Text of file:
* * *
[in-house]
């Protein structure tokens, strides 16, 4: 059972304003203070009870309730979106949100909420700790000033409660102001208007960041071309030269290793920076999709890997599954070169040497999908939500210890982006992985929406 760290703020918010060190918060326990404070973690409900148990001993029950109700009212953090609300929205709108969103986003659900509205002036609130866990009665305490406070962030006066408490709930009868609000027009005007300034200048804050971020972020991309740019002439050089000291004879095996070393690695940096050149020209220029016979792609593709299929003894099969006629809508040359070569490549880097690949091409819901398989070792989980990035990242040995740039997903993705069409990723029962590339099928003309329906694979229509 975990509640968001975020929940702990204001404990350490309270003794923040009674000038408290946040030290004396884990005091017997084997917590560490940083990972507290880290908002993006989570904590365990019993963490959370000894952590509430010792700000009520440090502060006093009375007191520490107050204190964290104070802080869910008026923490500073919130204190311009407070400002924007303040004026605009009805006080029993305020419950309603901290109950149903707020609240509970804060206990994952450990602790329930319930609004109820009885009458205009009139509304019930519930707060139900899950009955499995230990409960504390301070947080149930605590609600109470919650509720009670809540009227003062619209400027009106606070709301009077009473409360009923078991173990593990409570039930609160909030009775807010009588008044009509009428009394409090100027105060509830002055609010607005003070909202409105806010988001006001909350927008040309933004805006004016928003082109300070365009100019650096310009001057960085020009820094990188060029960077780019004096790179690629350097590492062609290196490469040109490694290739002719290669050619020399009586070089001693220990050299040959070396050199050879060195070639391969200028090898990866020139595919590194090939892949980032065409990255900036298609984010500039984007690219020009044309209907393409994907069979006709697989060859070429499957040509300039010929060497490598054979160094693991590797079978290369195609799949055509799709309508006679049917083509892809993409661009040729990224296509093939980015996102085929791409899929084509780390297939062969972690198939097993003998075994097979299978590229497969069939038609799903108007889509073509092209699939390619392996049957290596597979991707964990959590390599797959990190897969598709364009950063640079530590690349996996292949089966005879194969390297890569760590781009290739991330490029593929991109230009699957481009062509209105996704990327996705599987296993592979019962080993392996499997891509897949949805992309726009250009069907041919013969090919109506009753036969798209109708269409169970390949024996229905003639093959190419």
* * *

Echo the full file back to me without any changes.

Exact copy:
[in-house]
């Protein structure tokens, strides 16, 4: 059972304003203070009870309730979106949100909420700790000033409660102001208007960041071309030269290793920076999709890997599954070169040497999908939500210890982006992985929406 760290703020918010060190918060326990404070973690409900148990001993029950109700009212953090609300929205709108969103986003659900509205002036609130866990009665305490406070962030006066408490709930009868609000027009005007300034200048804050971020972020991309740019002439050089000291004879095996070393690695940096050149020209220029016979792609593709299929003894099969006629809508040359070569490549880097690949091409819901398989070792989980990035990242040995740039997903993705069409990723029962590339099928003309329906694979229509 975990509640968001975020929940702990204001404990350490309270003794923040009674000038408290946040030290004396884990005091017997084997917590560490940083990972507290880290908002993006989570904590365990019993963490959370000894952590509430010792700000009520440090502060006093009375007191520490107050204190964290104070802080869910008026923490500073919130204190311009407070400002924007303040004026605009009805006080029993305020419950309603901290109950149903707020609240509970804060206990994952450990602790329930319930609004109820009885009458205009009139509304019930519930707060139900899950009955499995230990409960504390301070947080149930605590609600109470919650509720009670809540009227003062619209400027009106606070709301009077009473409360009923078991173990593990409570039930609160909030009775807010009588008044009509009428009394409090100027105060509830002055609010607005003070909202409105806010988001006001909350927008040309933004805006004016928003082109300070365009100019650096310009001057960085020009820094990188060029960077780019004096790179690629350097590492062609290196490469040109490694290739002719290669050619020399009586070089001693220990050299040959070396050199050879060195070639391969200028090898990866020139595919590194090939892949980032065409990255900036298609984010500039984007690219020009044309209907393409994907069979006709697989060859070429499957040509300039010929060497490598054979160094693991590797079978290369195609799949055509799709309508006679049917083509892809993409661009040729990224296509093939980015996102085929791409899929084509780390297939062969972690198939097993003998075994097979299978590229497969069939038609799903108007889509073509092209699939390619392996049957290596597979991707964990959590390599797959990190897969598709364009950063640079530590690349996996292949089966005879194969390297890569760590781009290739991330490029593929991109230009699957481009062509209105996704990327996705599987296993592979019962080993392996499997891509897949949805992309726009250009069907041919013969090919109506009753036969798209109708269409169970390949024996229905003639093959190419």